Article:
East-facing overlook
Past the overlook, the wide dirt trail continues to follow Mount Kemble’s contour line as it circles the south side of the mountain.  As the trail curves right, ignore a side trail that exits left as you begin to descend.  At 1.6 miles, the Blue Trail’s Inner Loop enters from the right as the Outer Loop descends a pair of mild switchbacks to begin following the Old Camp Road.  An interpretive sign tells you that this road was built by the Continental Army to connect two other roads.  Imagine being a soldier slogging through knee-deep snow while walking on this road.
Hiking the old road
The Old Camp Road crosses the outflow of Cat Swamp Pond on a wide wooden footbridge that marks the lowest elevation of this hike.  The White Trail crosses your route before you begin a gradual climb.  At 2.35 miles, the Old Camp Road ends at a gated intersection with the paved park loop road.  To continue the Blue Trail, walk around the vehicle gate, cross the paved road, reenter the forest on the other side of the road, and then turn right where the Orange Trail exits left.
The last 0.3 miles are a gradual to moderate climb with the park loop road close on the right, and this section is by far the least scenic part of the hike.  Soon the restroom building for the New York Brigade parking area comes into view across the road, thus signaling the end of the hike.  Be sure to check out the film and exhibits in the Visitor Center and the adjacent Wick House before you leave if you have not already done so.

Thursday, September 26, 2019

Chatfield Hollow State Park: Red/Orange Loop (Blog Hike #773)

Trails: Red, Purple, Blue, Orange, and Boardwalk Trails
Hike Location: Chatfield Hollow State Park
Geographic Location: west of Killingworth, CT (41.36946, -72.58882)
Length: 4 miles
Difficulty: 9/10 (Difficult)
Last Hiked: August 2019
Overview: A loop hike, mostly moderate but with occasional rock scrambling, exploring Chatfield Hollow.
Photo Highlight:



Directions to the trailhead: From the SR 80/SR 81 rotary in Killingworth, drive SR 80 west 1.2 miles to the park entrance on the right.  Turn right to enter the park, and follow the main park road 0.3 miles to the swimming area parking, where this hike begins.  Note that this park charges a $15 entrance fee for non-Connecticut residents on weekends but no entrance fee on weekdays; time your visit accordingly.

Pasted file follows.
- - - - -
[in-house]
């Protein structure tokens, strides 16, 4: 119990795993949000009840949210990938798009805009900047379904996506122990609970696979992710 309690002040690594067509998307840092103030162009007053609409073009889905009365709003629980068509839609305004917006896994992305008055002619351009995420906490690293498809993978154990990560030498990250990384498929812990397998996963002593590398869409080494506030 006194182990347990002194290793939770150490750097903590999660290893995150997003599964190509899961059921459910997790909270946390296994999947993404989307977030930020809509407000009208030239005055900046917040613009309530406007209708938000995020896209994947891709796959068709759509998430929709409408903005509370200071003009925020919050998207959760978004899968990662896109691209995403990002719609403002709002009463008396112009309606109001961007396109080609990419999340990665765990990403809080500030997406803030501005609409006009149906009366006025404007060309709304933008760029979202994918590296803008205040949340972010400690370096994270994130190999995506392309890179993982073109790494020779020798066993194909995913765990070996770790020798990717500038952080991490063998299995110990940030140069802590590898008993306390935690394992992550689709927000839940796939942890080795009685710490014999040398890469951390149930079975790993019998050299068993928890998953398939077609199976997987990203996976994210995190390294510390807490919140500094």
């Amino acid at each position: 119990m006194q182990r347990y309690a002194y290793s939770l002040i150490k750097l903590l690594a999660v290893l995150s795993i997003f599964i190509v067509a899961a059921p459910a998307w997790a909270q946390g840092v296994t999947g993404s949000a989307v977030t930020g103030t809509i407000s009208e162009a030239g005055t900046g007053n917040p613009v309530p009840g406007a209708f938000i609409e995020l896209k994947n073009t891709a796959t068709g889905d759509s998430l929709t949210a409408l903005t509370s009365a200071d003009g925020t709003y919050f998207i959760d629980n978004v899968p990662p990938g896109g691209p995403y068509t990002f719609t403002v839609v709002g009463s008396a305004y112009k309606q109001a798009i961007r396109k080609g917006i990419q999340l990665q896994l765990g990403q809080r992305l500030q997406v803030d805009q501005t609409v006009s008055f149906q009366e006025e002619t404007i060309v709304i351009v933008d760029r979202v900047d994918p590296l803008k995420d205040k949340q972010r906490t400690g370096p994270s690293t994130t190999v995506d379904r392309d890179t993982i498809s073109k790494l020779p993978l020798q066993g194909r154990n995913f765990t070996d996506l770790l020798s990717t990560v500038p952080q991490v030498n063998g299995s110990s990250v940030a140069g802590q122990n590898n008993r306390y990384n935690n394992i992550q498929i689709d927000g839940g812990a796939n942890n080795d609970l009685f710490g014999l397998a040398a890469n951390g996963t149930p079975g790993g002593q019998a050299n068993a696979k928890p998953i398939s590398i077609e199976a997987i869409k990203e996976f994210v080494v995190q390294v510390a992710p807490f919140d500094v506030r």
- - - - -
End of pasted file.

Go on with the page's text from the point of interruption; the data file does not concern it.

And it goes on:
The hike: Tucked in one of the many steep-sided gorges that run north-south across south-central Connecticut, Chatfield Hollow State Park protects 412 acres in and along its namesake hollow.  Development of the park began in 1934 when the Civilian Conservation Corps (CCC) dammed Chatfield Hollow Brook to create 7 acre Schreeder Pond and planted some pine trees around the pond.  The land was designated as a state park in 1949, and Schreeder Pond still serves as the park’s swimming and fishing areas today.  Indeed, Chatfield Hollow State Park has been designated a trout park due to the high quality of its fishing opportunities.
            The park, hollow, and brook get their names from the descendants of three Chatfield brothers who built a gristmill on this brook during Colonial times.  Before the Chatfields arrived, American Indians lived here, and artifacts they left behind have been found in some shallow rocky caves located near the park entrance.  This hike does not take you to the Indian caves, but they can be accessed via the 0.25 mile Chimney Trail that could be added on to this hike.
            The park retains a rustic character, as it offers only the aforementioned swimming area, some picnic tables, and a small nature center for amenities.  For hikers, the park offers 9 trails totaling over 6 miles.  Many routes through the park’s trail system are possible, but the route described here forms a grand tour of the park that explores both the tranquil, flat streamside areas and the rocky, steep hollow rim areas.
Red Trail exiting swimming area
            From the swimming area, pick up the Red Trail as it heads east and immediately begins climbing a long series of wooden steps.  Trails at Chatfield Hollow are marked with color-coded rectangular paint blazes, and some of these trails see sufficiently little traffic that the blazes come in handy to help you find your way.  The hollow’s rim is only about 200 vertical feet above the brook, but all trails in and out of the hollow are quite steep, as you quickly learn on this initial climb.
            At 0.25 miles, you reach the hollow’s rim as a spur trail exits right to the White Trail, which in turn leads to adjacent Cockaponset State Forest.  Stay with the Red Trail as it curves left to head north along the hollow’s rim.  The rim area features a lot of boulders, and the shallow rocky soil supports only some stunted pine trees and a thick understory of shrubs and grass.
Climbing toward the hollow's rim
            The Red Trail undulates gently as it heads north with the deep and steep hollow to your left.  Near 0.5 miles, the trail treads atop a sheer rock cliff that would give nice views into the hollow during the leafless months.  All of the rock ledges at Chatfield Hollow are made of a gray metamorphic rock called Monson gneiss, and the rock’s odd color gives the area a distinctive look.
Top of a sheer rock ledge